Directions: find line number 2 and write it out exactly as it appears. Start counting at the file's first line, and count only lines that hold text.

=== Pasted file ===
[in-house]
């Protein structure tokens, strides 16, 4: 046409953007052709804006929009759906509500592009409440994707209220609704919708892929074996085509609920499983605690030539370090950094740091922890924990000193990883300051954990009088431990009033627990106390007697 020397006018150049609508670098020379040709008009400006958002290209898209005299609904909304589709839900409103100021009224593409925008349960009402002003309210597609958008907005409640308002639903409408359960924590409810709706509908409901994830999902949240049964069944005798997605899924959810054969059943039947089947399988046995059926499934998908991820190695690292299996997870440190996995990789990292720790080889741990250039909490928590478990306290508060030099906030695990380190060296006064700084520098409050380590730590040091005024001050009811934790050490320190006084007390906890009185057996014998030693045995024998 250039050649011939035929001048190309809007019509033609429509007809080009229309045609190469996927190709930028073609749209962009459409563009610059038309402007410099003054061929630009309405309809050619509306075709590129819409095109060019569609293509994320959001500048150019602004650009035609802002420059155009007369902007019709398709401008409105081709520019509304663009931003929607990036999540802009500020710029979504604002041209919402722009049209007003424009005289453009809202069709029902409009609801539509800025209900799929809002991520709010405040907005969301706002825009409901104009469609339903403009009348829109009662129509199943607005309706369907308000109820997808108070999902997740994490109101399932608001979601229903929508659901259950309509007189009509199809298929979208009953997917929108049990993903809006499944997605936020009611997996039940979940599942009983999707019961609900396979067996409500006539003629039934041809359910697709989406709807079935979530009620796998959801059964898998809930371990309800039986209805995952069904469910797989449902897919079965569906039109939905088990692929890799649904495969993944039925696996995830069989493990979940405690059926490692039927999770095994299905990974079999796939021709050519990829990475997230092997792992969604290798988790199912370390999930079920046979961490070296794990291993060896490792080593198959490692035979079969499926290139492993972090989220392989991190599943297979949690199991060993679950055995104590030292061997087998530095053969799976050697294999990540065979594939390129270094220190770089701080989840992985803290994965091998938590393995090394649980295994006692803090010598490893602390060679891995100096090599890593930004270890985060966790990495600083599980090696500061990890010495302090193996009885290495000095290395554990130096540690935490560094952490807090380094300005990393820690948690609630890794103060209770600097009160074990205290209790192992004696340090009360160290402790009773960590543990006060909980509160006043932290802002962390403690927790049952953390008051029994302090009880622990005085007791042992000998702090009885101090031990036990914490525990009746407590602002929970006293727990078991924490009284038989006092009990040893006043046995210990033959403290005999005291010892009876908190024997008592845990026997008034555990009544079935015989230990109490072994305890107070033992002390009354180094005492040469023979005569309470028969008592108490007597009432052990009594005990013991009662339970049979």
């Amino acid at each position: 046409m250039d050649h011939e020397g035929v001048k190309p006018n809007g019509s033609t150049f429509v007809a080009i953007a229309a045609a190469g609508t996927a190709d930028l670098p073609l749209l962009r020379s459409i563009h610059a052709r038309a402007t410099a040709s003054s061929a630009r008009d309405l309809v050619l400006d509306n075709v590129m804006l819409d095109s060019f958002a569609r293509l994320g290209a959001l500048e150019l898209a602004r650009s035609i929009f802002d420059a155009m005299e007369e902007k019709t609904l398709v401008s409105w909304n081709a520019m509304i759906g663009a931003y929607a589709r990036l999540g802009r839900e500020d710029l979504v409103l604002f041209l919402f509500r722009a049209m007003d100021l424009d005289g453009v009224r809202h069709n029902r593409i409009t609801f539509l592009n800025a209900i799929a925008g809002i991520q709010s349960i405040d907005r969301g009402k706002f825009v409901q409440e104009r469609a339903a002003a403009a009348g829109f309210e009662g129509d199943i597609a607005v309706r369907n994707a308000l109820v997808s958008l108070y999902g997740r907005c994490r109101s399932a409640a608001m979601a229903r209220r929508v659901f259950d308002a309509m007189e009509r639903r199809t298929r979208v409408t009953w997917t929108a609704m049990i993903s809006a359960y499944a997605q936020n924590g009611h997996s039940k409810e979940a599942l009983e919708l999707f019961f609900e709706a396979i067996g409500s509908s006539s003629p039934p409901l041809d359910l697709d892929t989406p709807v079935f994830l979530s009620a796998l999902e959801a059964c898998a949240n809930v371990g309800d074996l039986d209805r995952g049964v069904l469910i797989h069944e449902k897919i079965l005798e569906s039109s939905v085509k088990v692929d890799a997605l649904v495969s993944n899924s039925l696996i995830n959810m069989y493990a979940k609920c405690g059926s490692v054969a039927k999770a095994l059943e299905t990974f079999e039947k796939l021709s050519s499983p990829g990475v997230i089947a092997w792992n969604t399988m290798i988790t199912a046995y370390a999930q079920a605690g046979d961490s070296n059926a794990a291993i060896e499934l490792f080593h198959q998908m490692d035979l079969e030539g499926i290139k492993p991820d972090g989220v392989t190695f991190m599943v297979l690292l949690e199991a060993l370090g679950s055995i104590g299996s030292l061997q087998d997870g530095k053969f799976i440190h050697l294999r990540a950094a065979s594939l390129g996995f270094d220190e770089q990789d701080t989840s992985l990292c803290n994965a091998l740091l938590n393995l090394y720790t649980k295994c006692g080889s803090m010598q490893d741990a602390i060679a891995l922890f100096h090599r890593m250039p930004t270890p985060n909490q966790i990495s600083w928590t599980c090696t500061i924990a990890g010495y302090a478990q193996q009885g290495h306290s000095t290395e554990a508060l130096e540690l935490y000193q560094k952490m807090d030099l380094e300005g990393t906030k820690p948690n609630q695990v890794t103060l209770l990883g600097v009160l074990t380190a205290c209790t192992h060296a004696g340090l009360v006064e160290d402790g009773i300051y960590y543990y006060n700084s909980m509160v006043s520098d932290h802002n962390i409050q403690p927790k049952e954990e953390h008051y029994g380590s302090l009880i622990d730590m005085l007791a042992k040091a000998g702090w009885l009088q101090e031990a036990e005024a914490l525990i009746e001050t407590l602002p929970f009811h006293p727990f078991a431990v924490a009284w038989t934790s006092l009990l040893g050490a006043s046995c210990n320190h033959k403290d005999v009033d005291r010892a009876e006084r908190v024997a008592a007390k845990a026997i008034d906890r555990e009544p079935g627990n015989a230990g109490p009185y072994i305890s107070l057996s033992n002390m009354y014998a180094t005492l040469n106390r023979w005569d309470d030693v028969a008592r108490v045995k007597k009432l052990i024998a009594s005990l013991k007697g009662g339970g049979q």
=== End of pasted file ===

């Protein structure tokens, strides 16, 4: 046409953007052709804006929009759906509500592009409440994707209220609704919708892929074996085509609920499983605690030539370090950094740091922890924990000193990883300051954990009088431990009033627990106390007697 020397006018150049609508670098020379040709008009400006958002290209898209005299609904909304589709839900409103100021009224593409925008349960009402002003309210597609958008907005409640308002639903409408359960924590409810709706509908409901994830999902949240049964069944005798997605899924959810054969059943039947089947399988046995059926499934998908991820190695690292299996997870440190996995990789990292720790080889741990250039909490928590478990306290508060030099906030695990380190060296006064700084520098409050380590730590040091005024001050009811934790050490320190006084007390906890009185057996014998030693045995024998 250039050649011939035929001048190309809007019509033609429509007809080009229309045609190469996927190709930028073609749209962009459409563009610059038309402007410099003054061929630009309405309809050619509306075709590129819409095109060019569609293509994320959001500048150019602004650009035609802002420059155009007369902007019709398709401008409105081709520019509304663009931003929607990036999540802009500020710029979504604002041209919402722009049209007003424009005289453009809202069709029902409009609801539509800025209900799929809002991520709010405040907005969301706002825009409901104009469609339903403009009348829109009662129509199943607005309706369907308000109820997808108070999902997740994490109101399932608001979601229903929508659901259950309509007189009509199809298929979208009953997917929108049990993903809006499944997605936020009611997996039940979940599942009983999707019961609900396979067996409500006539003629039934041809359910697709989406709807079935979530009620796998959801059964898998809930371990309800039986209805995952069904469910797989449902897919079965569906039109939905088990692929890799649904495969993944039925696996995830069989493990979940405690059926490692039927999770095994299905990974079999796939021709050519990829990475997230092997792992969604290798988790199912370390999930079920046979961490070296794990291993060896490792080593198959490692035979079969499926290139492993972090989220392989991190599943297979949690199991060993679950055995104590030292061997087998530095053969799976050697294999990540065979594939390129270094220190770089701080989840992985803290994965091998938590393995090394649980295994006692803090010598490893602390060679891995100096090599890593930004270890985060966790990495600083599980090696500061990890010495302090193996009885290495000095290395554990130096540690935490560094952490807090380094300005990393820690948690609630890794103060209770600097009160074990205290209790192992004696340090009360160290402790009773960590543990006060909980509160006043932290802002962390403690927790049952953390008051029994302090009880622990005085007791042992000998702090009885101090031990036990914490525990009746407590602002929970006293727990078991924490009284038989006092009990040893006043046995210990033959403290005999005291010892009876908190024997008592845990026997008034555990009544079935015989230990109490072994305890107070033992002390009354180094005492040469023979005569309470028969008592108490007597009432052990009594005990013991009662339970049979």